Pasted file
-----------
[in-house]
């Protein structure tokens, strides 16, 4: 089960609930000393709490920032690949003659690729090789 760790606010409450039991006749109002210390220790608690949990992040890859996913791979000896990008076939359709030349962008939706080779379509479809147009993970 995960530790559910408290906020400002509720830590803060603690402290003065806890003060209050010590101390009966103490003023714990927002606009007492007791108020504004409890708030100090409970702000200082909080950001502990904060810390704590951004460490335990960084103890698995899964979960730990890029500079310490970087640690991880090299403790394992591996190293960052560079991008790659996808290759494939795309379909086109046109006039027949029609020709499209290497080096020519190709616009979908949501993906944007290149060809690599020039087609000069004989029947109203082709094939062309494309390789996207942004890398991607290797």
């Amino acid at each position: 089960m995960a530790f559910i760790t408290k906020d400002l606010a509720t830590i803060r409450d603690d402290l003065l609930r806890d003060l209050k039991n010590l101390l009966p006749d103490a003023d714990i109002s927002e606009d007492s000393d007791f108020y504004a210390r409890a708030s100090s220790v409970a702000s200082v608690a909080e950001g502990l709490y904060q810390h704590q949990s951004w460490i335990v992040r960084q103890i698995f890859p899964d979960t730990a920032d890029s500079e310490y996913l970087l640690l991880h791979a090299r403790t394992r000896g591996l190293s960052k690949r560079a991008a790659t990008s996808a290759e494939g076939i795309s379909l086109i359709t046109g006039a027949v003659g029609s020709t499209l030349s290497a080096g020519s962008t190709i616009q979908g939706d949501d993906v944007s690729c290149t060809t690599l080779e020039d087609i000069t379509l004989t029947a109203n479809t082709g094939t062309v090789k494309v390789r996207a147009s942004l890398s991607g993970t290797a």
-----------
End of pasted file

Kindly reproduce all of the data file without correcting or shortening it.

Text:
[in-house]
């Protein structure tokens, strides 16, 4: 089960609930000393709490920032690949003659690729090789 760790606010409450039991006749109002210390220790608690949990992040890859996913791979000896990008076939359709030349962008939706080779379509479809147009993970 995960530790559910408290906020400002509720830590803060603690402290003065806890003060209050010590101390009966103490003023714990927002606009007492007791108020504004409890708030100090409970702000200082909080950001502990904060810390704590951004460490335990960084103890698995899964979960730990890029500079310490970087640690991880090299403790394992591996190293960052560079991008790659996808290759494939795309379909086109046109006039027949029609020709499209290497080096020519190709616009979908949501993906944007290149060809690599020039087609000069004989029947109203082709094939062309494309390789996207942004890398991607290797």
């Amino acid at each position: 089960m995960a530790f559910i760790t408290k906020d400002l606010a509720t830590i803060r409450d603690d402290l003065l609930r806890d003060l209050k039991n010590l101390l009966p006749d103490a003023d714990i109002s927002e606009d007492s000393d007791f108020y504004a210390r409890a708030s100090s220790v409970a702000s200082v608690a909080e950001g502990l709490y904060q810390h704590q949990s951004w460490i335990v992040r960084q103890i698995f890859p899964d979960t730990a920032d890029s500079e310490y996913l970087l640690l991880h791979a090299r403790t394992r000896g591996l190293s960052k690949r560079a991008a790659t990008s996808a290759e494939g076939i795309s379909l086109i359709t046109g006039a027949v003659g029609s020709t499209l030349s290497a080096g020519s962008t190709i616009q979908g939706d949501d993906v944007s690729c290149t060809t690599l080779e020039d087609i000069t379509l004989t029947a109203n479809t082709g094939t062309v090789k494309v390789r996207a147009s942004l890398s991607g993970t290797a």